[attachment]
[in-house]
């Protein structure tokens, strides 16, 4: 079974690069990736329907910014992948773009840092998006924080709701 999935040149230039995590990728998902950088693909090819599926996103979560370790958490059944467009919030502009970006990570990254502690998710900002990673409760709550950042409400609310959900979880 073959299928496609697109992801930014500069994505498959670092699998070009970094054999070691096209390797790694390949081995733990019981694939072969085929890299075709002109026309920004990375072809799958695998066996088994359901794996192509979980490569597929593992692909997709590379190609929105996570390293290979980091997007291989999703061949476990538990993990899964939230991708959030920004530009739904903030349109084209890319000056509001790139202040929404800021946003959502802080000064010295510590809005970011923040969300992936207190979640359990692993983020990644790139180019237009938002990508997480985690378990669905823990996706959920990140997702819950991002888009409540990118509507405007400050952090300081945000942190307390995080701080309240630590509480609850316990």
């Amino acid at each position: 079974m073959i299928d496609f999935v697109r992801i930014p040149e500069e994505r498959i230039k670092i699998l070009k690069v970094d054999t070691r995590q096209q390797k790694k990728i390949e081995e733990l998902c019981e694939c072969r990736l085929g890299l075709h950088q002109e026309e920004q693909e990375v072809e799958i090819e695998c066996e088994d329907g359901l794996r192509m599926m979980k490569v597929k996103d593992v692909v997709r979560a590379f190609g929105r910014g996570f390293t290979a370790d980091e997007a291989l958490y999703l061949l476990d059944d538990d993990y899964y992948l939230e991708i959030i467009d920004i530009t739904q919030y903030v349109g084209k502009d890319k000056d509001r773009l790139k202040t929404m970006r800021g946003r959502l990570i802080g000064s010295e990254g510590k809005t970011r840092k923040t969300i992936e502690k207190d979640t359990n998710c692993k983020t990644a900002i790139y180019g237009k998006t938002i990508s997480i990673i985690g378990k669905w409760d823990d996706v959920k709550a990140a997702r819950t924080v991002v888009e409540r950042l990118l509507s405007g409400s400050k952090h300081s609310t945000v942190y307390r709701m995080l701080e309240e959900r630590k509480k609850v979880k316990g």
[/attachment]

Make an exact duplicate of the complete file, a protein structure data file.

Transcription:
[in-house]
């Protein structure tokens, strides 16, 4: 079974690069990736329907910014992948773009840092998006924080709701 999935040149230039995590990728998902950088693909090819599926996103979560370790958490059944467009919030502009970006990570990254502690998710900002990673409760709550950042409400609310959900979880 073959299928496609697109992801930014500069994505498959670092699998070009970094054999070691096209390797790694390949081995733990019981694939072969085929890299075709002109026309920004990375072809799958695998066996088994359901794996192509979980490569597929593992692909997709590379190609929105996570390293290979980091997007291989999703061949476990538990993990899964939230991708959030920004530009739904903030349109084209890319000056509001790139202040929404800021946003959502802080000064010295510590809005970011923040969300992936207190979640359990692993983020990644790139180019237009938002990508997480985690378990669905823990996706959920990140997702819950991002888009409540990118509507405007400050952090300081945000942190307390995080701080309240630590509480609850316990």
């Amino acid at each position: 079974m073959i299928d496609f999935v697109r992801i930014p040149e500069e994505r498959i230039k670092i699998l070009k690069v970094d054999t070691r995590q096209q390797k790694k990728i390949e081995e733990l998902c019981e694939c072969r990736l085929g890299l075709h950088q002109e026309e920004q693909e990375v072809e799958i090819e695998c066996e088994d329907g359901l794996r192509m599926m979980k490569v597929k996103d593992v692909v997709r979560a590379f190609g929105r910014g996570f390293t290979a370790d980091e997007a291989l958490y999703l061949l476990d059944d538990d993990y899964y992948l939230e991708i959030i467009d920004i530009t739904q919030y903030v349109g084209k502009d890319k000056d509001r773009l790139k202040t929404m970006r800021g946003r959502l990570i802080g000064s010295e990254g510590k809005t970011r840092k923040t969300i992936e502690k207190d979640t359990n998710c692993k983020t990644a900002i790139y180019g237009k998006t938002i990508s997480i990673i985690g378990k669905w409760d823990d996706v959920k709550a990140a997702r819950t924080v991002v888009e409540r950042l990118l509507s405007g409400s400050k952090h300081s609310t945000v942190y307390r709701m995080l701080e309240e959900r630590k509480k609850v979880k316990g």